Vietti Barbera d'Asti Tre Vigne 2011
Barbera from Piedmont, Italy
Ruby purple color with ripe red cherry aromas with hints of mineral and vanilla. A dry, medium bodied red wine with refreshing acidity (making it perfect to pair with food) and soft tannins, the Barbera d'Asti Tre Vigne is well balanced with good integration of oak, good complexity and a finish of more red cherries.
Antipasti, rich salads, grilled seasoned vegetables, hearty soups, pastas or with breaded veal, pork, chicken with light sauces.
International Wine Cellar - "("our business card," noted Currado, who produces 40,000 to 44,000 bottles of this wine and ships most of them to the U.S.; he began bottling the wine in a series of installments last spring): Deep ruby-red. Distinctly blacker on the nose than the Tre Vigne, offering rather powerful scents of black cherry and crushed blackberry sweetened by caramel oak. Plush, strong and deep, with black fruit and licorice flavors complicated by oaky torrefaction (the wine was in small barrels until November of 2012, then spent a few months in big casks before being moved to stainless steel to await bottling). Distinctly more tannic and clenched than the Tre Vigne and less exclusively about fruit. "
Tasting Panel - "Fresh and rich with juicy plu and black raspberry; clean, balanced and vivid; lively and bright with balance and gobs of charm. "
The history of the Vietti winery traces its roots back to the 19th Century. Only at the beginning of the 20th century, however, did the Vietti name become a winery offering its own wines in bottle. Patriarch Mario Vietti, starting from 1919 made the first Vietti wines, selling most of the production in Italy. His most significant achievement was to transform the family farm, engaged in many fields, into a grape-growing and wine-producing business.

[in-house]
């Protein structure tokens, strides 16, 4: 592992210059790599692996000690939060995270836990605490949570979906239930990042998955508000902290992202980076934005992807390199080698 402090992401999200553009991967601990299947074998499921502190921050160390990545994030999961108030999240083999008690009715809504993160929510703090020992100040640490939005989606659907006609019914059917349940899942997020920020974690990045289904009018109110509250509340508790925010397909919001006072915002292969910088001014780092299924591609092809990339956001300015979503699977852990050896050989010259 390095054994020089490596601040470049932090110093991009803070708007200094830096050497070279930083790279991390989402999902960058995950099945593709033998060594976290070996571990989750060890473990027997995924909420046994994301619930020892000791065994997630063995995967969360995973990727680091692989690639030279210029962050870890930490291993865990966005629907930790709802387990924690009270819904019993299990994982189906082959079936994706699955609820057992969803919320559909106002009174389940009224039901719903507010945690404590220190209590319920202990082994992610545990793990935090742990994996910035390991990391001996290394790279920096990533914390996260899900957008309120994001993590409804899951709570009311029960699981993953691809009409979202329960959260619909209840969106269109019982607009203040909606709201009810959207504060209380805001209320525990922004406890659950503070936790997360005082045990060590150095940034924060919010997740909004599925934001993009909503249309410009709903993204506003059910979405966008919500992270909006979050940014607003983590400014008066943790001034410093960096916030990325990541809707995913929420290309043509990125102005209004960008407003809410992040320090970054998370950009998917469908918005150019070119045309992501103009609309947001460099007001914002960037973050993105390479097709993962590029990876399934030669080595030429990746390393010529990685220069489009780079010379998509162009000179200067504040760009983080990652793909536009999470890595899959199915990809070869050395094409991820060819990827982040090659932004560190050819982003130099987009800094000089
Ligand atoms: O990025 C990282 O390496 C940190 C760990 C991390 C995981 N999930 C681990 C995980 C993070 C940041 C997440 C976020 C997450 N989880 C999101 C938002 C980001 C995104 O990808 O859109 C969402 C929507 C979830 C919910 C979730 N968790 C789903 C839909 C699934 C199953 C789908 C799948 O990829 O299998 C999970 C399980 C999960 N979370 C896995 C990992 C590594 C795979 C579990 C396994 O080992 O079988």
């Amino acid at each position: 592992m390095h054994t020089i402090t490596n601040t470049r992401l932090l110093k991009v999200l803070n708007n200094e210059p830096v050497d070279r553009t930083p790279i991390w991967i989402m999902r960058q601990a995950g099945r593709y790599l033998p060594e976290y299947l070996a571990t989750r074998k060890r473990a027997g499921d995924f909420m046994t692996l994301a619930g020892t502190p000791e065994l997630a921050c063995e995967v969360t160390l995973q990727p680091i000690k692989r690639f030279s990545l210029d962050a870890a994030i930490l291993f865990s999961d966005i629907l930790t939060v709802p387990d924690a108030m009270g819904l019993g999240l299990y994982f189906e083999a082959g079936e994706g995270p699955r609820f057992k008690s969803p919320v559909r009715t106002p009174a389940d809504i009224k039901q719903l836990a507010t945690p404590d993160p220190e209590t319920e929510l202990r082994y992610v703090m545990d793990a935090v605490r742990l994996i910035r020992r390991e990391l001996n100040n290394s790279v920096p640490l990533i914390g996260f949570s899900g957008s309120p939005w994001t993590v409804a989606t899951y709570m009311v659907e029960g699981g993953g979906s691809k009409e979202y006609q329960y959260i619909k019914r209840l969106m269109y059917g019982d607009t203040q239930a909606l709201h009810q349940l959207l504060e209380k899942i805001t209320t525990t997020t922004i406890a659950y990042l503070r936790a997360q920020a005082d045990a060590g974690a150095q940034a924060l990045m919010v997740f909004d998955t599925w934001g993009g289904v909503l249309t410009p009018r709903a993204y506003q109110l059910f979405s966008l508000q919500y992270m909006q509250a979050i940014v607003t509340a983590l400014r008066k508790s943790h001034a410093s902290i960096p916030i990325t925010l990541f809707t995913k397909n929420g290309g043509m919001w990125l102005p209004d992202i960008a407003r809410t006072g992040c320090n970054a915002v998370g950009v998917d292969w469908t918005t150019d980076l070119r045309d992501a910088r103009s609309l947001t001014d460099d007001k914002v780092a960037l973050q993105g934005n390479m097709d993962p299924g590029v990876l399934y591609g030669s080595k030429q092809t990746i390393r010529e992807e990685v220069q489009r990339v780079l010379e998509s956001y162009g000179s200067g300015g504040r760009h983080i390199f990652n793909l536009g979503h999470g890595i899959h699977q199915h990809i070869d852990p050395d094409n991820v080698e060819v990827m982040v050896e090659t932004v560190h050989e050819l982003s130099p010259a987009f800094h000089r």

Then, in 1952, Alfredo Currado (Luciana Vietti’s husband) continued to produce high quality wines from their own vineyards and purchased grapes. The Vietti winery grew to one of the top-level producers in Piemonte and was one of the first wineries to export its products to the USA market.
Alfredo was one of the first to select and vinify grapes from single vineyards (such as Brunate, Rocche and Villero). This was a radical concept at the time, but today virtually every vintner making Barolo and Barbaresco wines offers "single vineyard" or "cru-designated" wines.
Alfredo is also called the "father of Arneis" as in 1967 he invested a lot of time to rediscover and understand this nearly-lost variety. Today Arneis is the most famous white wine from Roero area, north of Barolo. Setting such a fine example with Arneis, even fellow vintners as far away those on the west coast of the United States now are cultivating and producing Arneis!
With 35 hectares of vineyards, Vietti expects to not only increase production, but having greater control over the vineyards, looks to continually improve from a qualitative perspective. It is poised to excel well into the 21st Century. View all Vietti Wines
About PiedmontView a map of Piedmont wineries (PEED-mont)